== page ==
The forgotten boatmen of World War One
- Credit: Archant
After the nation offered its solemn gratitude to the fallen of World War One, Tim Coghlan was determined to tell the story of the forgotten boatmen
By the time the Great War had ended in 1918, hardly any community – town, village or rural - had not been involved in it, and suffered the loss of some of its people – men and women. In the canal and farming Northamptonshire village of Braunston, which I and others have been examining very closely over the past four years, the huge loss of life amounted to 31 dead.
This was somewhat disproportionate to that of other local villages of a similar size, where the names on the war memorials are about a third of that number. And of those who survived, we now don’t know how many returned to Braunston, severely wounded or mentally scarred by having seen the horrors of it all.
Of those 31 men who died, we know that 19 of them did so as soldiers in France and Belgium. Two more died in the Salonika, northern Greece, one in Syria, and one in Mesopotamia, in what is today Iraq. Two died serving at sea with the Royal Navy.
There are in addition six whom we have been unable to trace in terms of their service record. So these men of Braunston served and died on many Fronts. For them it was indeed the first world war.
These men were for the most part simple, country folk, who would have previously known nothing of war nor understood the cause for which they were now fighting – farm labourers, a farrier, a domestic groom, a cowman and a postman, amongst others. Nine of them were, or could well have been boatmen, with little if any education, attracted no doubt by the prospect of high adventure and the higher wages offered by the King’s Shilling.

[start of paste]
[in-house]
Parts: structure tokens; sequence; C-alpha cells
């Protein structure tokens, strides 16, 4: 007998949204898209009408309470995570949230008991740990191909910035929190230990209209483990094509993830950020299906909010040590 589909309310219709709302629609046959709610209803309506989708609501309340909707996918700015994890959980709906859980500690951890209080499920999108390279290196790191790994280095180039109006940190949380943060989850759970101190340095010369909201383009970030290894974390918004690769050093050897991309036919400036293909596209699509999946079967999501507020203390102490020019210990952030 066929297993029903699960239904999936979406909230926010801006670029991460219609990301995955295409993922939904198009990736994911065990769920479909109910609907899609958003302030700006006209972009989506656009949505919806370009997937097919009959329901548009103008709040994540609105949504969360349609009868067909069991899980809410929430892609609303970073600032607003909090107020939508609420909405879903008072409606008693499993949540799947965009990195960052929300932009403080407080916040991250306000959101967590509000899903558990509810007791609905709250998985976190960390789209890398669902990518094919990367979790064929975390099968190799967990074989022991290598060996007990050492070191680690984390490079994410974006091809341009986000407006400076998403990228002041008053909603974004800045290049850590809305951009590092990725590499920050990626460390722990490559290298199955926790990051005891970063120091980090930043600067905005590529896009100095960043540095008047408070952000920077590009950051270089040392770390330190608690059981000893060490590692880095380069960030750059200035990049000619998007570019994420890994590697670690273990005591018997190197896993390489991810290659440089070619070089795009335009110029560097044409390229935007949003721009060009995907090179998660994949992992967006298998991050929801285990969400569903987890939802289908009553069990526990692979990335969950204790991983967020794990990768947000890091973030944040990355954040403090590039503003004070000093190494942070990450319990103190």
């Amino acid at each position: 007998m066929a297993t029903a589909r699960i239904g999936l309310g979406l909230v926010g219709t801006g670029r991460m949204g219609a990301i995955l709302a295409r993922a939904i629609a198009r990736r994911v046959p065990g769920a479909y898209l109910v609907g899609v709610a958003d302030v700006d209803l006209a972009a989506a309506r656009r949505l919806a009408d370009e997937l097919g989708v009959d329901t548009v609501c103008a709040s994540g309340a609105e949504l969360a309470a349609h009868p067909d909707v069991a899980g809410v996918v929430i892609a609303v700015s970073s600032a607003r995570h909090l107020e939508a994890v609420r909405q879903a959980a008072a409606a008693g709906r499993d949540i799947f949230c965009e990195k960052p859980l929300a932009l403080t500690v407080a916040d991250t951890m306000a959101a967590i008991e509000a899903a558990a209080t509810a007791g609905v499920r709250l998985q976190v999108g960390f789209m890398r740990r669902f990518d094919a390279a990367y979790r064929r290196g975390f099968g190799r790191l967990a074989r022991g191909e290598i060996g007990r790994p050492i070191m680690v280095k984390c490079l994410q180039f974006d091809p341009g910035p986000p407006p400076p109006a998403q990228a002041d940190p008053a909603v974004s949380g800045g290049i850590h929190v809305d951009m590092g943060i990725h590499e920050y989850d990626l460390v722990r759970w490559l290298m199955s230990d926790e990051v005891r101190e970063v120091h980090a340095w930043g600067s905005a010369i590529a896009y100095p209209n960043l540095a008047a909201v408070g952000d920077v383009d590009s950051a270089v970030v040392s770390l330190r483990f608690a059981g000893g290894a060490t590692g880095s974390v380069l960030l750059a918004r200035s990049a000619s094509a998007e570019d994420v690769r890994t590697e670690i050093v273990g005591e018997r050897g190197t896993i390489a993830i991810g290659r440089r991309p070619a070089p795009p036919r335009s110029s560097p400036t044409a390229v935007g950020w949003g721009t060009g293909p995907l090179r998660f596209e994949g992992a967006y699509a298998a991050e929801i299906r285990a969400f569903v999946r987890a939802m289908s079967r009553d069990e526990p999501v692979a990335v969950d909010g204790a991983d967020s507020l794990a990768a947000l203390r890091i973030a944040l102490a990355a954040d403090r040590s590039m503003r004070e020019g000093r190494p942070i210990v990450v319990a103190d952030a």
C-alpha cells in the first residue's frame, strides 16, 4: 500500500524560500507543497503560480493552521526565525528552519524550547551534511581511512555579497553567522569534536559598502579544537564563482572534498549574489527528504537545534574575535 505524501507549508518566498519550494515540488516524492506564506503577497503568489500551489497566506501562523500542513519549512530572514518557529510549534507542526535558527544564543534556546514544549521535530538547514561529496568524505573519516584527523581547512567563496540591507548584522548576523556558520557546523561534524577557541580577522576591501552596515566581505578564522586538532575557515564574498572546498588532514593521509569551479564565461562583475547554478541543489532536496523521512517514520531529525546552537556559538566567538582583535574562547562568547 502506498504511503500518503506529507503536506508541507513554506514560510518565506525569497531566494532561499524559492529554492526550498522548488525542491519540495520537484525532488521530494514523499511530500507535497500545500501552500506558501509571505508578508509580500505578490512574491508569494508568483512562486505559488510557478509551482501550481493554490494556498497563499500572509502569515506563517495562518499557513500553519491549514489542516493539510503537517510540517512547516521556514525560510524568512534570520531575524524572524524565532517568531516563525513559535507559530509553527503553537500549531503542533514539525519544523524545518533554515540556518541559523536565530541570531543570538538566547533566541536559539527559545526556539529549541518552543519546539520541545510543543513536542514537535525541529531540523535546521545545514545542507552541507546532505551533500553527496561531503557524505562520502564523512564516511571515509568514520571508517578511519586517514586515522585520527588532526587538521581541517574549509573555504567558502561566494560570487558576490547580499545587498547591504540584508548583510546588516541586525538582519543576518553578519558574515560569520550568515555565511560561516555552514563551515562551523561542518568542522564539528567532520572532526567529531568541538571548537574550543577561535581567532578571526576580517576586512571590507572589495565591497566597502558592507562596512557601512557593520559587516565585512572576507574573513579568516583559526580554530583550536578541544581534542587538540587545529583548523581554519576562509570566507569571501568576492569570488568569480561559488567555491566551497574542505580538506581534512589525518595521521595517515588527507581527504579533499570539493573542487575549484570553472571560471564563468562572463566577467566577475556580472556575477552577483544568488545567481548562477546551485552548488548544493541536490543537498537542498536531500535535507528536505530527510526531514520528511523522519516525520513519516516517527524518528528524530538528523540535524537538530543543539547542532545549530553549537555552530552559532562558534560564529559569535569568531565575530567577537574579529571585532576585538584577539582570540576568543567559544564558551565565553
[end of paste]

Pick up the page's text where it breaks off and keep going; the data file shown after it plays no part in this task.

However very little is known about the actual role of our boatmen in World War One. The reason for this is quite simple: the boatmen were very much an isolated and illiterate community at the outbreak of war. Those who became directly involved in it, seem to have left nothing in terms of personal accounts, or even letters home or diaries – which are plenty-fold amongst the educated classes.
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Because of this lack of information, I and other canal-history enthusiasts of the period, have been trying to piece together what little is known. To illustrate the problem, I wrote in May 2014 to Val Roberts, who has been for many years the stalwart editor of the Historic Narrow Boat Owners Club’s excellent Newsletters, which together contain numerous well-researched articles on canal history and the boatmen.
‘Do you have any info on WWI and the canals? Has anything been written up in the past in the newsletter? It is frightening just how little there is out there.’ Her reply was brief, ‘Sorry Tim, I don’t have anything whatever.’
Four years on and little has been added to that little we knew then. I am now only aware of one new photograph of a boatman who was killed – David King, who will feature in the next issue.
And today I only know of something like ten photographs of boatmen in their Army uniform, who survived. Two are of the grandfathers of former working boatwomen Alice Lapworth (73), who is still alive and well, and assisted David Suchet on the Raymond when opening this year’s Braunston Historic Narrowboat Rally.
Her grandfathers were both Mersey Weavers, working the Pottery canals and rivers, and both it would appear - from what we can see of their cap badges – to have served in the North Staffordshire Regiment. And both seem to have survived unharmed – only a quarter of those who served on the Western Front were actually killed. But what either did in WWI, Alice and her surviving siblings know nothing.
So what did the boatmen do? At the outbreak of war in 1914, there was no military conscription, and it did not really come in until 1916. From the outset, the boatmen were seen as an important reserve occupation, vital in the movement of heavy goods, especially iron and coal, which were essential to war production.
Whilst military service remained voluntary, there was an hysteria towards fit and able men who seemed to be shirking the war - especially amongst women who had lost husbands ,and brothers. To overcome this, the Government issued an ON WAR SERVICE badge to wear for those in essential war production, which included the boatmen.